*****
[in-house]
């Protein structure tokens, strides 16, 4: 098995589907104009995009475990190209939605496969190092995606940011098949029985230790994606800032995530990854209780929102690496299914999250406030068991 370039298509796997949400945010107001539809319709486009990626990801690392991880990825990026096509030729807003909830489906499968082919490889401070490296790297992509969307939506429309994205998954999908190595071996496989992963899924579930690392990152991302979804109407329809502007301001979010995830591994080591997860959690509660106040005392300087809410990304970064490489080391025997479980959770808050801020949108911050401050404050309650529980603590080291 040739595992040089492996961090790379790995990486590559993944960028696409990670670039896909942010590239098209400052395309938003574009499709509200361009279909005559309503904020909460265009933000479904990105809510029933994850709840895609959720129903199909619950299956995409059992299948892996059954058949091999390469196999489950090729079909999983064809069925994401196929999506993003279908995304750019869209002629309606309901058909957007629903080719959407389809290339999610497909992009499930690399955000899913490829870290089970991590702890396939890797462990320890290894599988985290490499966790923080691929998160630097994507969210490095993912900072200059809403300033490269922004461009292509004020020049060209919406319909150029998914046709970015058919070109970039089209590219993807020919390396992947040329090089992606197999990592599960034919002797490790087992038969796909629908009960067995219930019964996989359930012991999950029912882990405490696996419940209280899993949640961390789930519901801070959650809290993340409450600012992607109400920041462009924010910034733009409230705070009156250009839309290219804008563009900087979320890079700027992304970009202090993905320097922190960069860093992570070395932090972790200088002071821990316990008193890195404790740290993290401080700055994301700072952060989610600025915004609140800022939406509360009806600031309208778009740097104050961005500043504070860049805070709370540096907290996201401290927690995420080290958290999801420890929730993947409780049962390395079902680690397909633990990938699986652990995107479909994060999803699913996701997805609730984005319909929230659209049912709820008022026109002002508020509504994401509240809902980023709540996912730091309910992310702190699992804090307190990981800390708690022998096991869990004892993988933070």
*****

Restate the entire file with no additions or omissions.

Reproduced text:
[in-house]
């Protein structure tokens, strides 16, 4: 098995589907104009995009475990190209939605496969190092995606940011098949029985230790994606800032995530990854209780929102690496299914999250406030068991 370039298509796997949400945010107001539809319709486009990626990801690392991880990825990026096509030729807003909830489906499968082919490889401070490296790297992509969307939506429309994205998954999908190595071996496989992963899924579930690392990152991302979804109407329809502007301001979010995830591994080591997860959690509660106040005392300087809410990304970064490489080391025997479980959770808050801020949108911050401050404050309650529980603590080291 040739595992040089492996961090790379790995990486590559993944960028696409990670670039896909942010590239098209400052395309938003574009499709509200361009279909005559309503904020909460265009933000479904990105809510029933994850709840895609959720129903199909619950299956995409059992299948892996059954058949091999390469196999489950090729079909999983064809069925994401196929999506993003279908995304750019869209002629309606309901058909957007629903080719959407389809290339999610497909992009499930690399955000899913490829870290089970991590702890396939890797462990320890290894599988985290490499966790923080691929998160630097994507969210490095993912900072200059809403300033490269922004461009292509004020020049060209919406319909150029998914046709970015058919070109970039089209590219993807020919390396992947040329090089992606197999990592599960034919002797490790087992038969796909629908009960067995219930019964996989359930012991999950029912882990405490696996419940209280899993949640961390789930519901801070959650809290993340409450600012992607109400920041462009924010910034733009409230705070009156250009839309290219804008563009900087979320890079700027992304970009202090993905320097922190960069860093992570070395932090972790200088002071821990316990008193890195404790740290993290401080700055994301700072952060989610600025915004609140800022939406509360009806600031309208778009740097104050961005500043504070860049805070709370540096907290996201401290927690995420080290958290999801420890929730993947409780049962390395079902680690397909633990990938699986652990995107479909994060999803699913996701997805609730984005319909929230659209049912709820008022026109002002508020509504994401509240809902980023709540996912730091309910992310702190699992804090307190990981800390708690022998096991869990004892993988933070």